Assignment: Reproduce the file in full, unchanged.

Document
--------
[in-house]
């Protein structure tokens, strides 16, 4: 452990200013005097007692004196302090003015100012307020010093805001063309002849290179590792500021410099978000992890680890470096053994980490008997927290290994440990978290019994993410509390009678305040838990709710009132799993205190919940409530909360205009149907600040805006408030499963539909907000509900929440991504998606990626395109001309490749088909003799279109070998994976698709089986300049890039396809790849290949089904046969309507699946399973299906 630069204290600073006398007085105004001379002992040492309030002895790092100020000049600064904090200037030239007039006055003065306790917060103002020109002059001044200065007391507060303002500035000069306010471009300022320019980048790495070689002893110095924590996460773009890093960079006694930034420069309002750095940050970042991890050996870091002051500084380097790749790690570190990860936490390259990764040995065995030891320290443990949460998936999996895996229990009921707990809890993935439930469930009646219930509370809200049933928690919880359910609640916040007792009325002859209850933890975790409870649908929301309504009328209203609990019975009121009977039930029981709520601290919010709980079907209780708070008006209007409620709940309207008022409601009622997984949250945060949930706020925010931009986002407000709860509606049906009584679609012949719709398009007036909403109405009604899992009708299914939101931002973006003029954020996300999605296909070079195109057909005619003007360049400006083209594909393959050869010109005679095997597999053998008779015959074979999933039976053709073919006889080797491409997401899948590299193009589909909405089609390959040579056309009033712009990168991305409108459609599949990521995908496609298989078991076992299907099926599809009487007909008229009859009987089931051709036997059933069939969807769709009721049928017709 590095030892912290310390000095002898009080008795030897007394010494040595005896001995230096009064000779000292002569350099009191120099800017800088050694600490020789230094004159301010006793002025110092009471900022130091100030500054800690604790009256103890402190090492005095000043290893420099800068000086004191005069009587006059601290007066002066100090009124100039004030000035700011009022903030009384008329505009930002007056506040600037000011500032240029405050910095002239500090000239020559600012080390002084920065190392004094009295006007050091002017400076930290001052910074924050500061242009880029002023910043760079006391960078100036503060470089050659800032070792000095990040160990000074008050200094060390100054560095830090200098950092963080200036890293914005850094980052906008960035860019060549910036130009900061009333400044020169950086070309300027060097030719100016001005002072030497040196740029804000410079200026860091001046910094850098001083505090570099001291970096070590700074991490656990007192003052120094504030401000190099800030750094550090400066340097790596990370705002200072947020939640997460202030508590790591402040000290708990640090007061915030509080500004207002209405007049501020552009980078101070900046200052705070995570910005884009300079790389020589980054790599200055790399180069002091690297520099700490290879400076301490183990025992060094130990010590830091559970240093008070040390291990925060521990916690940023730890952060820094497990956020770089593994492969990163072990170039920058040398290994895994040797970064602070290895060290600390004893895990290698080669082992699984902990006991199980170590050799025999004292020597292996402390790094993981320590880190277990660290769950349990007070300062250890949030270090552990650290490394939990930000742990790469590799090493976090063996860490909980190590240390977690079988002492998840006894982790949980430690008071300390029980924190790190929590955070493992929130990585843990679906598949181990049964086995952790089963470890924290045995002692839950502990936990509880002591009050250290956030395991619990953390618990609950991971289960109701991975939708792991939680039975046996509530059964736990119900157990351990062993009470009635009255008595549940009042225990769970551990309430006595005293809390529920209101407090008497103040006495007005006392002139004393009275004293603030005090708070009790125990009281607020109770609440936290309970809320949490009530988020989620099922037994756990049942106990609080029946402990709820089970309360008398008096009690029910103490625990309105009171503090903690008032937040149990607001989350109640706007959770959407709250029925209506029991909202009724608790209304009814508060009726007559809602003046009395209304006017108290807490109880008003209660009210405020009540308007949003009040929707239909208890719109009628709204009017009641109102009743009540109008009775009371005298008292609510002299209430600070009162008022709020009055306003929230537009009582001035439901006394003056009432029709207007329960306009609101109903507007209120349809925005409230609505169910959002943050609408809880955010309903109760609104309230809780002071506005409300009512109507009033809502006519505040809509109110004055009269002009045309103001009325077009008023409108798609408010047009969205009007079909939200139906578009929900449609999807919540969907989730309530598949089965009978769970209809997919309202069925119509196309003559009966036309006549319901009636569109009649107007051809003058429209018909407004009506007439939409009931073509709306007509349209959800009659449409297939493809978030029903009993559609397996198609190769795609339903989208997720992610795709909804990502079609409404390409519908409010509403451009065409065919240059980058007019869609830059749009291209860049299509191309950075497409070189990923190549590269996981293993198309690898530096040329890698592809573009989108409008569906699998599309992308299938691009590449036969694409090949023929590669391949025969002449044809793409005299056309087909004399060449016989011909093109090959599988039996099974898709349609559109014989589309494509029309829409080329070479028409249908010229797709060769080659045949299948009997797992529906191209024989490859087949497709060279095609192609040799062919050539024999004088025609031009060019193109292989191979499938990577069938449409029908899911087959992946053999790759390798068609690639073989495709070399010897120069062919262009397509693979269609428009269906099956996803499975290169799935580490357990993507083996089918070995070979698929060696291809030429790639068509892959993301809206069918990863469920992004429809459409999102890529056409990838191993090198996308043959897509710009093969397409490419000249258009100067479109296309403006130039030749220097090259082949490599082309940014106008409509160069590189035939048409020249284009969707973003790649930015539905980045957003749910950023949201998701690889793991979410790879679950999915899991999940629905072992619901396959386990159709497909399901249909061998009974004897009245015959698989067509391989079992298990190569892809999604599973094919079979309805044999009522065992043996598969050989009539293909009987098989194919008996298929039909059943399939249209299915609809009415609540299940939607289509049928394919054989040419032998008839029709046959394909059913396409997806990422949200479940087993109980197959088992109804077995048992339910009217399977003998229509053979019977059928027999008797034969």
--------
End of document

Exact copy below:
[in-house]
């Protein structure tokens, strides 16, 4: 452990200013005097007692004196302090003015100012307020010093805001063309002849290179590792500021410099978000992890680890470096053994980490008997927290290994440990978290019994993410509390009678305040838990709710009132799993205190919940409530909360205009149907600040805006408030499963539909907000509900929440991504998606990626395109001309490749088909003799279109070998994976698709089986300049890039396809790849290949089904046969309507699946399973299906 630069204290600073006398007085105004001379002992040492309030002895790092100020000049600064904090200037030239007039006055003065306790917060103002020109002059001044200065007391507060303002500035000069306010471009300022320019980048790495070689002893110095924590996460773009890093960079006694930034420069309002750095940050970042991890050996870091002051500084380097790749790690570190990860936490390259990764040995065995030891320290443990949460998936999996895996229990009921707990809890993935439930469930009646219930509370809200049933928690919880359910609640916040007792009325002859209850933890975790409870649908929301309504009328209203609990019975009121009977039930029981709520601290919010709980079907209780708070008006209007409620709940309207008022409601009622997984949250945060949930706020925010931009986002407000709860509606049906009584679609012949719709398009007036909403109405009604899992009708299914939101931002973006003029954020996300999605296909070079195109057909005619003007360049400006083209594909393959050869010109005679095997597999053998008779015959074979999933039976053709073919006889080797491409997401899948590299193009589909909405089609390959040579056309009033712009990168991305409108459609599949990521995908496609298989078991076992299907099926599809009487007909008229009859009987089931051709036997059933069939969807769709009721049928017709 590095030892912290310390000095002898009080008795030897007394010494040595005896001995230096009064000779000292002569350099009191120099800017800088050694600490020789230094004159301010006793002025110092009471900022130091100030500054800690604790009256103890402190090492005095000043290893420099800068000086004191005069009587006059601290007066002066100090009124100039004030000035700011009022903030009384008329505009930002007056506040600037000011500032240029405050910095002239500090000239020559600012080390002084920065190392004094009295006007050091002017400076930290001052910074924050500061242009880029002023910043760079006391960078100036503060470089050659800032070792000095990040160990000074008050200094060390100054560095830090200098950092963080200036890293914005850094980052906008960035860019060549910036130009900061009333400044020169950086070309300027060097030719100016001005002072030497040196740029804000410079200026860091001046910094850098001083505090570099001291970096070590700074991490656990007192003052120094504030401000190099800030750094550090400066340097790596990370705002200072947020939640997460202030508590790591402040000290708990640090007061915030509080500004207002209405007049501020552009980078101070900046200052705070995570910005884009300079790389020589980054790599200055790399180069002091690297520099700490290879400076301490183990025992060094130990010590830091559970240093008070040390291990925060521990916690940023730890952060820094497990956020770089593994492969990163072990170039920058040398290994895994040797970064602070290895060290600390004893895990290698080669082992699984902990006991199980170590050799025999004292020597292996402390790094993981320590880190277990660290769950349990007070300062250890949030270090552990650290490394939990930000742990790469590799090493976090063996860490909980190590240390977690079988002492998840006894982790949980430690008071300390029980924190790190929590955070493992929130990585843990679906598949181990049964086995952790089963470890924290045995002692839950502990936990509880002591009050250290956030395991619990953390618990609950991971289960109701991975939708792991939680039975046996509530059964736990119900157990351990062993009470009635009255008595549940009042225990769970551990309430006595005293809390529920209101407090008497103040006495007005006392002139004393009275004293603030005090708070009790125990009281607020109770609440936290309970809320949490009530988020989620099922037994756990049942106990609080029946402990709820089970309360008398008096009690029910103490625990309105009171503090903690008032937040149990607001989350109640706007959770959407709250029925209506029991909202009724608790209304009814508060009726007559809602003046009395209304006017108290807490109880008003209660009210405020009540308007949003009040929707239909208890719109009628709204009017009641109102009743009540109008009775009371005298008292609510002299209430600070009162008022709020009055306003929230537009009582001035439901006394003056009432029709207007329960306009609101109903507007209120349809925005409230609505169910959002943050609408809880955010309903109760609104309230809780002071506005409300009512109507009033809502006519505040809509109110004055009269002009045309103001009325077009008023409108798609408010047009969205009007079909939200139906578009929900449609999807919540969907989730309530598949089965009978769970209809997919309202069925119509196309003559009966036309006549319901009636569109009649107007051809003058429209018909407004009506007439939409009931073509709306007509349209959800009659449409297939493809978030029903009993559609397996198609190769795609339903989208997720992610795709909804990502079609409404390409519908409010509403451009065409065919240059980058007019869609830059749009291209860049299509191309950075497409070189990923190549590269996981293993198309690898530096040329890698592809573009989108409008569906699998599309992308299938691009590449036969694409090949023929590669391949025969002449044809793409005299056309087909004399060449016989011909093109090959599988039996099974898709349609559109014989589309494509029309829409080329070479028409249908010229797709060769080659045949299948009997797992529906191209024989490859087949497709060279095609192609040799062919050539024999004088025609031009060019193109292989191979499938990577069938449409029908899911087959992946053999790759390798068609690639073989495709070399010897120069062919262009397509693979269609428009269906099956996803499975290169799935580490357990993507083996089918070995070979698929060696291809030429790639068509892959993301809206069918990863469920992004429809459409999102890529056409990838191993090198996308043959897509710009093969397409490419000249258009100067479109296309403006130039030749220097090259082949490599082309940014106008409509160069590189035939048409020249284009969707973003790649930015539905980045957003749910950023949201998701690889793991979410790879679950999915899991999940629905072992619901396959386990159709497909399901249909061998009974004897009245015959698989067509391989079992298990190569892809999604599973094919079979309805044999009522065992043996598969050989009539293909009987098989194919008996298929039909059943399939249209299915609809009415609540299940939607289509049928394919054989040419032998008839029709046959394909059913396409997806990422949200479940087993109980197959088992109804077995048992339910009217399977003998229509053979019977059928027999008797034969």